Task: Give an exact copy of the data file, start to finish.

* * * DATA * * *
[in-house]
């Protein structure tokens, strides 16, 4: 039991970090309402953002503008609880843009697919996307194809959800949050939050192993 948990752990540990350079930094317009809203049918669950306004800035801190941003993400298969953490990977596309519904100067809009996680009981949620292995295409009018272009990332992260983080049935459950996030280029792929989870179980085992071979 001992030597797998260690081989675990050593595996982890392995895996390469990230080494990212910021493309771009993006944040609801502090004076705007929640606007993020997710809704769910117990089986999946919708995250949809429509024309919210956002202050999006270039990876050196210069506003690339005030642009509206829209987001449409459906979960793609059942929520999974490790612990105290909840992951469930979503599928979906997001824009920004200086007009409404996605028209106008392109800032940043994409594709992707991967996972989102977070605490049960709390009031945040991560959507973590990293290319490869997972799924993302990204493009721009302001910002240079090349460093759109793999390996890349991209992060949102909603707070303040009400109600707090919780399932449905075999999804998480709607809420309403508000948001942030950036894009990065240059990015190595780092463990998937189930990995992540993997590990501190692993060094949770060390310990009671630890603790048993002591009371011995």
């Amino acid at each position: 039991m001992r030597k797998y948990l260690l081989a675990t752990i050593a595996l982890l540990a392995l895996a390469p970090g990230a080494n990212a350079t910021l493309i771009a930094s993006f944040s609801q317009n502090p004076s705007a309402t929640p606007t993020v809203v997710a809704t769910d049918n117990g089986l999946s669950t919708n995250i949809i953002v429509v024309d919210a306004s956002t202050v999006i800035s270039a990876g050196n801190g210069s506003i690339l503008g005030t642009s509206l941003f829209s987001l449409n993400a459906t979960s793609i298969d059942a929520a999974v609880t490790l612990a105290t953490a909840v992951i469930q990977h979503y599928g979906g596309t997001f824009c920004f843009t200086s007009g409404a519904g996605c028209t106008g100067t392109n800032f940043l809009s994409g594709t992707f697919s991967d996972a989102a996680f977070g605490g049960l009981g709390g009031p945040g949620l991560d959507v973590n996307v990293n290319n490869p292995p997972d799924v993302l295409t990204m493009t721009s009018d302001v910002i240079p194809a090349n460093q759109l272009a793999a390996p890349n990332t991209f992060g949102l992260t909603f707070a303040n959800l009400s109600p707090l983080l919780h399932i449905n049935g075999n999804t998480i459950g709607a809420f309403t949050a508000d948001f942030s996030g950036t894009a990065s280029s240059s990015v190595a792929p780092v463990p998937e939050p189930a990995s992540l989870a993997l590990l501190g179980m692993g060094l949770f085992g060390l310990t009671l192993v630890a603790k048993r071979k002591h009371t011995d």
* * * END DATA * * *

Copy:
[in-house]
């Protein structure tokens, strides 16, 4: 039991970090309402953002503008609880843009697919996307194809959800949050939050192993 948990752990540990350079930094317009809203049918669950306004800035801190941003993400298969953490990977596309519904100067809009996680009981949620292995295409009018272009990332992260983080049935459950996030280029792929989870179980085992071979 001992030597797998260690081989675990050593595996982890392995895996390469990230080494990212910021493309771009993006944040609801502090004076705007929640606007993020997710809704769910117990089986999946919708995250949809429509024309919210956002202050999006270039990876050196210069506003690339005030642009509206829209987001449409459906979960793609059942929520999974490790612990105290909840992951469930979503599928979906997001824009920004200086007009409404996605028209106008392109800032940043994409594709992707991967996972989102977070605490049960709390009031945040991560959507973590990293290319490869997972799924993302990204493009721009302001910002240079090349460093759109793999390996890349991209992060949102909603707070303040009400109600707090919780399932449905075999999804998480709607809420309403508000948001942030950036894009990065240059990015190595780092463990998937189930990995992540993997590990501190692993060094949770060390310990009671630890603790048993002591009371011995």
């Amino acid at each position: 039991m001992r030597k797998y948990l260690l081989a675990t752990i050593a595996l982890l540990a392995l895996a390469p970090g990230a080494n990212a350079t910021l493309i771009a930094s993006f944040s609801q317009n502090p004076s705007a309402t929640p606007t993020v809203v997710a809704t769910d049918n117990g089986l999946s669950t919708n995250i949809i953002v429509v024309d919210a306004s956002t202050v999006i800035s270039a990876g050196n801190g210069s506003i690339l503008g005030t642009s509206l941003f829209s987001l449409n993400a459906t979960s793609i298969d059942a929520a999974v609880t490790l612990a105290t953490a909840v992951i469930q990977h979503y599928g979906g596309t997001f824009c920004f843009t200086s007009g409404a519904g996605c028209t106008g100067t392109n800032f940043l809009s994409g594709t992707f697919s991967d996972a989102a996680f977070g605490g049960l009981g709390g009031p945040g949620l991560d959507v973590n996307v990293n290319n490869p292995p997972d799924v993302l295409t990204m493009t721009s009018d302001v910002i240079p194809a090349n460093q759109l272009a793999a390996p890349n990332t991209f992060g949102l992260t909603f707070a303040n959800l009400s109600p707090l983080l919780h399932i449905n049935g075999n999804t998480i459950g709607a809420f309403t949050a508000d948001f942030s996030g950036t894009a990065s280029s240059s990015v190595a792929p780092v463990p998937e939050p189930a990995s992540l989870a993997l590990l501190g179980m692993g060094l949770f085992g060390l310990t009671l192993v630890a603790k048993r071979k002591h009371t011995d």